Are you interested in getting a job or an internship at a Japanese NGO? While there are a lot of similarities with NGO work in other countries, there are also aspects that are very Japanese. I worked for one year at a human rights NGO in Tokyo and am here to share my experience with you, from how I got the job to what it was like working there.
What is an NGO (and NPO)?
The term “NGO” stands for “nongovernmental organization,” or 非政府組織 (hiseifu soshiki) in Japanese. You should also look for jobs in an “NPO,” which stands for “nonprofit organization,” or most commonly 非営利団体 (hieiri dantai) in Japanese. So what’s the difference? In most cases, not much. Both refer to organizations that are not-for-profit, citizen-led, and work to solve problems for a better society. In Japan, there seems to be a tendency to call organizations that work on issues abroad “NGOs” and organizations that work on domestic issues “NPOs.” In fact, while the former gets more Google hits, the latter seems to be the term more Japanese people are actually familiar with. (For the sake of simplicity, I’m using “NGO” in this article to refer to both.)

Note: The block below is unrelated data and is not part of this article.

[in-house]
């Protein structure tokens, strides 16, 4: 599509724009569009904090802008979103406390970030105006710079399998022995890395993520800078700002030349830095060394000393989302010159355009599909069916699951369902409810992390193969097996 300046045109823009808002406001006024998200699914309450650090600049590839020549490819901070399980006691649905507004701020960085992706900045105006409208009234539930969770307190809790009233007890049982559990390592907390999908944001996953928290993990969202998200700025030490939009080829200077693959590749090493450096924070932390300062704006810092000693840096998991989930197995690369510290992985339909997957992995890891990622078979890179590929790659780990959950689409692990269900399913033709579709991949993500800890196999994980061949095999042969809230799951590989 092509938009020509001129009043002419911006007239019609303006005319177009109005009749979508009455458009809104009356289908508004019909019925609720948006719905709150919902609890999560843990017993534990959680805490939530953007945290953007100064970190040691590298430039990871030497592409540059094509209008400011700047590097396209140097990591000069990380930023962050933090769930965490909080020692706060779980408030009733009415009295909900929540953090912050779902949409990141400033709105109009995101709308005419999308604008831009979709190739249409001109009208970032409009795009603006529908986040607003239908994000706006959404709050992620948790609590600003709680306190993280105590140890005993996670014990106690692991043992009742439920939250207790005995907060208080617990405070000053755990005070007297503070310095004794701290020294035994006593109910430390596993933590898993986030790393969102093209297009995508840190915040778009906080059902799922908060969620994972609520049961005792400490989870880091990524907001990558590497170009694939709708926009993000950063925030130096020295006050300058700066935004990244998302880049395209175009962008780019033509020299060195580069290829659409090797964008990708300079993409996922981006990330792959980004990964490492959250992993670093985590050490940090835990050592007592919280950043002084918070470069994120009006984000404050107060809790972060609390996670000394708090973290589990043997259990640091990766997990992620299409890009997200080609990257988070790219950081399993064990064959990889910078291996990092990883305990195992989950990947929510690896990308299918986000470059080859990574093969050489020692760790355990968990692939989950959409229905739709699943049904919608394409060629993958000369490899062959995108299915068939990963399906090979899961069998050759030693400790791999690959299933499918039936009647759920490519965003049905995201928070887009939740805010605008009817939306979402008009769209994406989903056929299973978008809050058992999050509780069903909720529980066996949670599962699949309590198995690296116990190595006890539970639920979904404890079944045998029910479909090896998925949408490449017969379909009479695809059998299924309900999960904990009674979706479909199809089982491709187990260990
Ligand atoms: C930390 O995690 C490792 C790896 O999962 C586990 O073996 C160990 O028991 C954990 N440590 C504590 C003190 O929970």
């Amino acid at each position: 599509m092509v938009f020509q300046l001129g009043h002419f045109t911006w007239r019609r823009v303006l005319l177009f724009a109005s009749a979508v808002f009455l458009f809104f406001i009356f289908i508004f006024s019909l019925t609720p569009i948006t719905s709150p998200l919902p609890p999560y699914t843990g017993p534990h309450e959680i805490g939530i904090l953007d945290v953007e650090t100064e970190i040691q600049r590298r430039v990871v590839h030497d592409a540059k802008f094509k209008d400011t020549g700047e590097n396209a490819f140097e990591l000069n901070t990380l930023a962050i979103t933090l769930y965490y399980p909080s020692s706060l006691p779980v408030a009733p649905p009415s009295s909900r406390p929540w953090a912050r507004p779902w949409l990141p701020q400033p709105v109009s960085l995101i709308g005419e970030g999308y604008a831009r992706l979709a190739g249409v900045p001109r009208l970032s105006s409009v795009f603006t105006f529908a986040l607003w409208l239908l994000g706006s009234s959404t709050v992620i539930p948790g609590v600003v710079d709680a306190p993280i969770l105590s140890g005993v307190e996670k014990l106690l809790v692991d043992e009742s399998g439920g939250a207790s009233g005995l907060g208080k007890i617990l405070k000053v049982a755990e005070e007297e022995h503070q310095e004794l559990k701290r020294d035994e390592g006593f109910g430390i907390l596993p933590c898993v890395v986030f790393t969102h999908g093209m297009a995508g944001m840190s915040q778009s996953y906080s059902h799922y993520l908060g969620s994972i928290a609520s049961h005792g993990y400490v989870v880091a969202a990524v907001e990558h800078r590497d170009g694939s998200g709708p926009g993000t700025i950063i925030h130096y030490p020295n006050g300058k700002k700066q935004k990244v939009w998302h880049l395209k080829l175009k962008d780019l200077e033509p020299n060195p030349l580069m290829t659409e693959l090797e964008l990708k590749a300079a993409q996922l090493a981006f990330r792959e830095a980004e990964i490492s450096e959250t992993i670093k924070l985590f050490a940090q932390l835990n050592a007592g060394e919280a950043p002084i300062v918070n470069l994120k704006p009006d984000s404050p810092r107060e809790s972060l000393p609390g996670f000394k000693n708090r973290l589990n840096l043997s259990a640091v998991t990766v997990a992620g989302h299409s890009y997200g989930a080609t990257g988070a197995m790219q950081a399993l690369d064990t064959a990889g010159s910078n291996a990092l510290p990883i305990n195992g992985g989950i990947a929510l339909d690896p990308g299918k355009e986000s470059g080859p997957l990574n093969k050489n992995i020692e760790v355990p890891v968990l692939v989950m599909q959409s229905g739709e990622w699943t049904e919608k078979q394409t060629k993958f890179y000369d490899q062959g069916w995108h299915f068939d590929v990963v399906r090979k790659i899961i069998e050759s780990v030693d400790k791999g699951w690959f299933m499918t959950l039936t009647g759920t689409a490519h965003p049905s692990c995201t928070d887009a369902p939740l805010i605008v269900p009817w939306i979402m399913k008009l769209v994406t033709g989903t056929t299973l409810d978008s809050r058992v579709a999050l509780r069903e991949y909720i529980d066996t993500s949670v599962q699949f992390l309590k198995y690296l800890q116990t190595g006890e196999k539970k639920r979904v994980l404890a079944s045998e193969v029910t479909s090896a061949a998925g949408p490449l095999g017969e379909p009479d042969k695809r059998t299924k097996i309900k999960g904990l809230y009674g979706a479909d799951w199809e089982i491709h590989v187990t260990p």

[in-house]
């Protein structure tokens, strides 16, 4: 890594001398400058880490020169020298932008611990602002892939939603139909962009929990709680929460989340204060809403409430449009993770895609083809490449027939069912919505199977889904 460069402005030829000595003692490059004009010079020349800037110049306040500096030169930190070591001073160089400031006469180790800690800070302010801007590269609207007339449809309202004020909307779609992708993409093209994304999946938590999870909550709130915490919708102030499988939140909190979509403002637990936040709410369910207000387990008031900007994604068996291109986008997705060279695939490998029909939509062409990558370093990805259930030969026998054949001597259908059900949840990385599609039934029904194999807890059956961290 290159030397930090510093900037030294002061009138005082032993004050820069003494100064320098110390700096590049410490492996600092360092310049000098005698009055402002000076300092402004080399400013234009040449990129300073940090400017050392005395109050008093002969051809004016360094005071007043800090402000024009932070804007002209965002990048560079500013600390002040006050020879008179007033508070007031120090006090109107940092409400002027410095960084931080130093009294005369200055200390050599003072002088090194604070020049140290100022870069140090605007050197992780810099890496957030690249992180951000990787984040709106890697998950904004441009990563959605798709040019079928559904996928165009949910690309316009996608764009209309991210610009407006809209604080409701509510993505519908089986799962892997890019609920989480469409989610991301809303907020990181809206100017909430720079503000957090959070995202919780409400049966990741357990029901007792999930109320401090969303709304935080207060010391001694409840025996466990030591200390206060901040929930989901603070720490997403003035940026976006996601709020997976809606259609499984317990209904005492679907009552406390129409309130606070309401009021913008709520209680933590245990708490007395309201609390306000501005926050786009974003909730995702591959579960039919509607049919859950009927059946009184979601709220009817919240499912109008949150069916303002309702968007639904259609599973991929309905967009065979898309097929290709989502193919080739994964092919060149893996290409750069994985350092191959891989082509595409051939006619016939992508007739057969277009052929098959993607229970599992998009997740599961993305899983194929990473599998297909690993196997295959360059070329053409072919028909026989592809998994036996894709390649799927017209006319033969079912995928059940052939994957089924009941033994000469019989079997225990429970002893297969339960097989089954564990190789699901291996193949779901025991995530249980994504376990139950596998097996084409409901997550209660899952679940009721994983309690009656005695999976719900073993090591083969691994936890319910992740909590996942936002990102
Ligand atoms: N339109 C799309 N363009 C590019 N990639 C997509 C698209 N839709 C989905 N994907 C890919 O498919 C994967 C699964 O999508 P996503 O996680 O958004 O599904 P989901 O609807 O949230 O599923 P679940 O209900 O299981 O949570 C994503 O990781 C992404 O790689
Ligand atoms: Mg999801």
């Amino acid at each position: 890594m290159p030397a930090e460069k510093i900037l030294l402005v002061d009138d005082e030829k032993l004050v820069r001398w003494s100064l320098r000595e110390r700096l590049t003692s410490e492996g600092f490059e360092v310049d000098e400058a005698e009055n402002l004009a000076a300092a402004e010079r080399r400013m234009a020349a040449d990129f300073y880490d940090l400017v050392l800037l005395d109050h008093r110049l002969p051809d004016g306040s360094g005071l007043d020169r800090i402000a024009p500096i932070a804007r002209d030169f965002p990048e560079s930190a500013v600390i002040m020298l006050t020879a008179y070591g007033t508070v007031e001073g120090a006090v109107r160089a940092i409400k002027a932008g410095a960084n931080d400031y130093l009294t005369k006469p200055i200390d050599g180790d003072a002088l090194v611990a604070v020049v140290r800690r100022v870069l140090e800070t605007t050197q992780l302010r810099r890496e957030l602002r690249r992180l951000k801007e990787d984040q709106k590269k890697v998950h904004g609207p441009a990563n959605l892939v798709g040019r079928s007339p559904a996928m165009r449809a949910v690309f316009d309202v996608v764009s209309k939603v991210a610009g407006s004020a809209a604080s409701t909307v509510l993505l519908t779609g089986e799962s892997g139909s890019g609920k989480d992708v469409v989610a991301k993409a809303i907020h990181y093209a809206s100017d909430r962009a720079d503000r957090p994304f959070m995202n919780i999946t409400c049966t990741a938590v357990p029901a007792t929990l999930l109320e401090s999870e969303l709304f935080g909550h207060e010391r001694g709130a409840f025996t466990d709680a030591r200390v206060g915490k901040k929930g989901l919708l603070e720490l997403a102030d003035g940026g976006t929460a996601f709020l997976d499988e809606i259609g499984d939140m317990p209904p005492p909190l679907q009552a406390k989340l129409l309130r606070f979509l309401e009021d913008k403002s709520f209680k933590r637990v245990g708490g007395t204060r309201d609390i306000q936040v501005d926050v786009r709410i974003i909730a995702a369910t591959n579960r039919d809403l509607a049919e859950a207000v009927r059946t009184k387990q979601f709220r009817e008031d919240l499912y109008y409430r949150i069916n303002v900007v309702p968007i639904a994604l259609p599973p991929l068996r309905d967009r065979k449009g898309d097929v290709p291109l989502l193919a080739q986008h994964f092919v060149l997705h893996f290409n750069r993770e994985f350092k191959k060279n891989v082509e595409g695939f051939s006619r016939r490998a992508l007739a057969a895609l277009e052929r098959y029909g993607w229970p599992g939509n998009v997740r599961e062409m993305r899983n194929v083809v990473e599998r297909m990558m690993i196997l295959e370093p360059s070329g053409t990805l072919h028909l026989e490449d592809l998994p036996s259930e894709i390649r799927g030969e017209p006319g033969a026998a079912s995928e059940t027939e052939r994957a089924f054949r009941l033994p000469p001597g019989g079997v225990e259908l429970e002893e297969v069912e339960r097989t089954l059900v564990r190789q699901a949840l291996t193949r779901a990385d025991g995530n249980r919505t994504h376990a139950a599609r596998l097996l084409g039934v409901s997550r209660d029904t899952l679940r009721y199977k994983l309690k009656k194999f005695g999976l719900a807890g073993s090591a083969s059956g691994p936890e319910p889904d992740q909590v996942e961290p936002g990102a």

There are many types of NGOs that operate in Japan. An NGO can be anything from a village community center or a local animal rescue center to an overseas branch of major INGOs (“international NGOs”) such as Save the Children or Amnesty International. Therefore, while you decide what kind of NGO you’d like to work for, consider the following:
- Do you want to work for a large, medium, or small NGO?
- Do you want to work for an international or domestic/local NGO?